With the hambugers I always grind my own meat. I would say that is the best thing you can do. That will make the best tasting burgers you will ever had, as long as you dont cook it into a hockey puck that is lol.
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Old 04-05-2010, 07:07 PM #4
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I will do stocks next.

There are three different types of stock, white stock, brown stock, and fume(fish stock). There is also a differnce between a stock and a broth. A stock you only use the bones and the stock is not a finished product. A broth you use bones and meat, and the broth is a finished product. There is also something called a consumme which a a clearified and foritified broth of stock.

Stocks a suspposed to be clear, but when many people make it they do not not follow proper ratio's and technique's. So what ends up happing is their stocks become cloudy and can have a bitter taste to it.

The ratio for stock is -
8 pounds bones
6 quarts water
1 pound mirepiox

Mirepiox is carrots, celery, and onions. There is a ratio for mirepiox as well

Mirepiox-
2 parts onion
1 part celery
1 part carrot

When you get your bones you want to wash them very well to get out all the purge and whatever else might be on there. If you dont do this your stock will be cloudy and have a wierd taste to it. When you put your water in you always want to start with cold water. Do not put your mirepiox in yet. Turn on the heat and after a while you will start to see white stuff floating on top. You want to just skim that off. There will also be fat ontop. You want to go ahead and skim that off as well. After all of the impurites and most of the fat is off your stock should have been cooking for atleast an hour and half. If it was before then that is fine too but you want to wait about close to 2 hours before you throw in your mirepiox. From start to finish it should be about 4-5 hours from start to finish before its done. Contrary to belief you can over cook stocks and broths.
When you over cook it the bones will start to break down and make your stock or broth bitter and cloudy.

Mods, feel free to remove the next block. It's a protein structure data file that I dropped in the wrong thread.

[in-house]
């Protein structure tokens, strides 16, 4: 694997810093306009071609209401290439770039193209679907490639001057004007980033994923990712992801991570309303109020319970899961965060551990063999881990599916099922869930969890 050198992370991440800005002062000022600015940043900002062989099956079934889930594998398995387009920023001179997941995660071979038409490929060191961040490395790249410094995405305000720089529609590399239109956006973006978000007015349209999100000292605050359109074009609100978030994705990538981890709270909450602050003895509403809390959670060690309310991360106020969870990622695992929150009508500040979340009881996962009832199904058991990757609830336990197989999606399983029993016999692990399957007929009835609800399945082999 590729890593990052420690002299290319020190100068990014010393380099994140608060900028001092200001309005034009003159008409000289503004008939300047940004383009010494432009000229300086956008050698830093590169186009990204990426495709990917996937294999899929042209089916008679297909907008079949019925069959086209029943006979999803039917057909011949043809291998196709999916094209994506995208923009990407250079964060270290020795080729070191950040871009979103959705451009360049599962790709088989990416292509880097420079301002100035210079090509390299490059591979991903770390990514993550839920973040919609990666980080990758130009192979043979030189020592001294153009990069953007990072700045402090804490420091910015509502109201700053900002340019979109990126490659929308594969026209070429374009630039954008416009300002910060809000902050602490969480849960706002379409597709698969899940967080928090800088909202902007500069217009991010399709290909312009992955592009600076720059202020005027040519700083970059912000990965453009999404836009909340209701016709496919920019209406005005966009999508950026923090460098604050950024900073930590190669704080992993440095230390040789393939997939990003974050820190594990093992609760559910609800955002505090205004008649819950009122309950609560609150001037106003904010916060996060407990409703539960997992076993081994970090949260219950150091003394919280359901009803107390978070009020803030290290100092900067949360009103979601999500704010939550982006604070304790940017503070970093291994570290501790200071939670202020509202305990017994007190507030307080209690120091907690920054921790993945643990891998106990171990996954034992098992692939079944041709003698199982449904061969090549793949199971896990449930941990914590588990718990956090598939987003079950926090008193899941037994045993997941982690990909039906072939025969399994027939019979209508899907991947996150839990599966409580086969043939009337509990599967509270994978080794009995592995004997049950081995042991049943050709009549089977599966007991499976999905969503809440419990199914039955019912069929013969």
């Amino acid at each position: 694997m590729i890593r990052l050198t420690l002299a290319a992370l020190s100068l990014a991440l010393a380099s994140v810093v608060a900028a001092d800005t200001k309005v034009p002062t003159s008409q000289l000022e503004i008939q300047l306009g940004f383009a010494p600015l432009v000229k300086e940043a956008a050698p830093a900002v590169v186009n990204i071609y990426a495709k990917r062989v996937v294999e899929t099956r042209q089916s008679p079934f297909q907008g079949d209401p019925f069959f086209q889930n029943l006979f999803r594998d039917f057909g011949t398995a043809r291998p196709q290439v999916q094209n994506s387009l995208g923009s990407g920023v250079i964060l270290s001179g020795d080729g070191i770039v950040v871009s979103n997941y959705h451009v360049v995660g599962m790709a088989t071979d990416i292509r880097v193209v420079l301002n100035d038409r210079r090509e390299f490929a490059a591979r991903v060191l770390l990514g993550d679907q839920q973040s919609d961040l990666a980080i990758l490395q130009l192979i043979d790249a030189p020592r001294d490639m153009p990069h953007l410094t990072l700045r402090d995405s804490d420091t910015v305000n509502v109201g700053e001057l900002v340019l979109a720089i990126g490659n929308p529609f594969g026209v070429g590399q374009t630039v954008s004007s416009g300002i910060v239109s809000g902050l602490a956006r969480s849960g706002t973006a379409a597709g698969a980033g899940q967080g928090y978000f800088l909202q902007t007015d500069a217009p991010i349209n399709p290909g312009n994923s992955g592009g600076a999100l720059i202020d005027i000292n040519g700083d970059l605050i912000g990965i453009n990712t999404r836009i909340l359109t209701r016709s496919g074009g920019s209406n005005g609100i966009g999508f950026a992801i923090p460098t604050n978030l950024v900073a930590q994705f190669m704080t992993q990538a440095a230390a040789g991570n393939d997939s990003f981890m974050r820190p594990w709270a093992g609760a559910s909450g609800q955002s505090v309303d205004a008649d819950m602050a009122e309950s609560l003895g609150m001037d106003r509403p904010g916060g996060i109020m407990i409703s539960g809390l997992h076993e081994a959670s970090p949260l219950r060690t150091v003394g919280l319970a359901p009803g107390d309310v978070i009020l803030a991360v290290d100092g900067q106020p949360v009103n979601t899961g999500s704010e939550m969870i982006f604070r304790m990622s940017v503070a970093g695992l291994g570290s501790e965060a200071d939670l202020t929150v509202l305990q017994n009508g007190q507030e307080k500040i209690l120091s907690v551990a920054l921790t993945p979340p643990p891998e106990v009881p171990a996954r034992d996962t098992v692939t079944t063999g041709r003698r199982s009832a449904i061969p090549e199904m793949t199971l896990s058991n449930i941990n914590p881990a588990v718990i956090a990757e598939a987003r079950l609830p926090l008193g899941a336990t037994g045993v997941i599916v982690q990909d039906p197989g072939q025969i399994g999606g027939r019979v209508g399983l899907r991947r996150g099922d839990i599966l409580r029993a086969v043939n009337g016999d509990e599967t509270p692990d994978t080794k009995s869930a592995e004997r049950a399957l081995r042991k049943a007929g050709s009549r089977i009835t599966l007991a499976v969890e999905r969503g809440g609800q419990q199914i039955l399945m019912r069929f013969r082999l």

When your stock is done you want to strain it through a fine strainer to get out, well, everything. You dont want to have anything in your stock, it should be completely clear.

Consumme is a clearified and fortified stock or broth. You do that by adding egg whites and an acid. I will go into more detail about it if someone would like to know more.
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Old 04-05-2010, 07:14 PM #5
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I smoked a turkey for thanksgiving one year and it came out great. Try that, maybe you guys at the BBQ place could smoke turkeys when thanksgiving comes around and market them... there's an idea!

I would have to say that breakfast is my favorite thing to make. I am a huge egg person so I love making myself eggs over easy of something like that.
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Old 04-05-2010, 08:08 PM #6
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Way ahead of you. Theyve been doing that for decades. They actually do the full meals where you can heat them up in the oven for the lazy sons of *****s that is society today...rant rant rant. Sometimes people bring in wild ones they killed and we do them too.

Breakfast is something I would love to hear what your favorites are. Scrambled eggs, like steak, is easy but doing them right is really outstanding. Ill let you respond to everything before I continue.

Also, if you could explain the different applications of broth and stock. What situations would make them different or if its personal preference.